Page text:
Oxford Dictionaries announced this week that the 2015 Word of the Year is not a word at all but an emoji — more specifically the “face with tears of joy” emoji.
This is the first time since the tradition began in 2004 that a pictograph was chosen. Officials who chose the word said the emoji “best reflected the ethos, mood, and preoccupations of 2015.”
The title recognizes the newfound status and influence of emojis in our everyday digital communication. Whether it’s a “heart,” a “fistbump” or a “slice of pizza,” emojis are found everywhere as a pithy and fun method of expression. So much so that people dressed up as emojis for Halloween and presidential candidate Hillary Clinton opted for emojis to communicate.
In fact, 2015 saw an exponential rise in the word emoji, also known as an emoticon. The word has been around since the 1990s, but the usage more than tripled in 2015 alone.
Though there are more than 1,000 emoji characters, Oxford University Press’ partnership with SwiftKey, a mobile technology company, revealed that was the most used globally in 2015. One-fifth of that usage was from the UK, and another 17 percent from the U.S. That’s a sharp rise from the 4 percent and 9 percent respectively in 2014.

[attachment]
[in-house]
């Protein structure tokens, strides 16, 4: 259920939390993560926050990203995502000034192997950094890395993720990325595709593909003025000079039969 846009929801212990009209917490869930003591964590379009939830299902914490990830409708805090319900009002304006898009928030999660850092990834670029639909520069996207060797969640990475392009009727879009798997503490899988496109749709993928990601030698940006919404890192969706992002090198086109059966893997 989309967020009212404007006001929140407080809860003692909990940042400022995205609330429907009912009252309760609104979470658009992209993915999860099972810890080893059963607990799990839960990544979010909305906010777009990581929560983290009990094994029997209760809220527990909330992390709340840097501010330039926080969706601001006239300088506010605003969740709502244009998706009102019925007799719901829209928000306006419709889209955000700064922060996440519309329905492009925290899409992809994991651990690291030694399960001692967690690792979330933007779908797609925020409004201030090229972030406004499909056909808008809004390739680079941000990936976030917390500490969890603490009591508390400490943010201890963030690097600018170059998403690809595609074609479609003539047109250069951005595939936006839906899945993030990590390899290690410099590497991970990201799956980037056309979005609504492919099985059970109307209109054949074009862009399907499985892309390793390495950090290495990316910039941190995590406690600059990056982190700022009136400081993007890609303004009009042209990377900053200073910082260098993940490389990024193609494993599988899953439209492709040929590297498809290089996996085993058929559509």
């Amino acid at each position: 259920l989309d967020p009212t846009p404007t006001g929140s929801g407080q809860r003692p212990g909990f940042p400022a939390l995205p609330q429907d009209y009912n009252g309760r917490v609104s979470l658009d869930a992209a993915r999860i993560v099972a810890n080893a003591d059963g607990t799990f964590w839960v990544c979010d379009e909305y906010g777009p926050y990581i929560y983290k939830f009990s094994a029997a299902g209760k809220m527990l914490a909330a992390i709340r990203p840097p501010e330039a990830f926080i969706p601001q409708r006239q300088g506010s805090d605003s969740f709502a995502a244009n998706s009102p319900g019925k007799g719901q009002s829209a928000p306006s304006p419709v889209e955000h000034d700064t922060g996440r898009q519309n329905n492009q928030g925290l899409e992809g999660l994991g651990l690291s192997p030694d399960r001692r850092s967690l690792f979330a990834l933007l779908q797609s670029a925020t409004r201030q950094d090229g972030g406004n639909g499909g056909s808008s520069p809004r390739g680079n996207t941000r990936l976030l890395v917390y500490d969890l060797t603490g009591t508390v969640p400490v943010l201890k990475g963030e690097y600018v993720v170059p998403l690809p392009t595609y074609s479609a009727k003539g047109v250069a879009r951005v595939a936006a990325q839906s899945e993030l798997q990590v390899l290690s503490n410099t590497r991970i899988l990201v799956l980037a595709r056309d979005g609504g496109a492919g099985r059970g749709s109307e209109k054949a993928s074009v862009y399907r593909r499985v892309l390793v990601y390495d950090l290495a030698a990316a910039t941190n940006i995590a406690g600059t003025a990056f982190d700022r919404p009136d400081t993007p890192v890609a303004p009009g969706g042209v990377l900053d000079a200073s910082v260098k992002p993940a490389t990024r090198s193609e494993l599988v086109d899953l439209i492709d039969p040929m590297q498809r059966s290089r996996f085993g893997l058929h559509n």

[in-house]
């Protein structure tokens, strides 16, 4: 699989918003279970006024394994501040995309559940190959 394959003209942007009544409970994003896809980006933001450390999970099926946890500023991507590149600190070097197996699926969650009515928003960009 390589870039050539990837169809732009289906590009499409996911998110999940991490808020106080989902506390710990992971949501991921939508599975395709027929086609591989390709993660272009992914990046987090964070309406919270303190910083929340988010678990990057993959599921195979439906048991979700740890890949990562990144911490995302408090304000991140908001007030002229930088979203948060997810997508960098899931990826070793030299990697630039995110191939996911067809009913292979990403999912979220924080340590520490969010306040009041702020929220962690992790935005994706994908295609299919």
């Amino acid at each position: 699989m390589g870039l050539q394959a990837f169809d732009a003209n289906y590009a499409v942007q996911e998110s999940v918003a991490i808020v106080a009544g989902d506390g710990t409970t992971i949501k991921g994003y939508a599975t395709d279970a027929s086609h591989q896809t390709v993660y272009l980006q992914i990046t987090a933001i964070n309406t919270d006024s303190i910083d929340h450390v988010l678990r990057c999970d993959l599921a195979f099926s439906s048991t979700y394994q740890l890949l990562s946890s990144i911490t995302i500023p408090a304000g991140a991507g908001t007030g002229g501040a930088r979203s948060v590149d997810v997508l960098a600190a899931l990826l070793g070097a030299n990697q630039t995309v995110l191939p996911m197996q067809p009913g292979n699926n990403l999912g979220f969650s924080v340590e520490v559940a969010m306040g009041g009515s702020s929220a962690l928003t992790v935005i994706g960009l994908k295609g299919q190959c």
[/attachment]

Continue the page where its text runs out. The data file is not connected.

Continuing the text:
Oxford Dictionaries Word of the Year — which is chosen by a team of lexicographers and consultants to the dictionary team — is known as a reflection of cultural development and trends. Last year, the word was vape and the year before that was selfie.
Some of the words on the 2015 shortlist included lumbersexual, which is defined as “a young man who cultivates an appearance and style of dress suggestive of a rugged outdoor lifestyle,” and on fleek, which means “extremely good, attractive, or stylish.”
The word Brexit, which is defined as “a term for the potential or hypothetical departure of the United Kingdom from the European Union, British + exit” reflected the political atmosphere of 2015.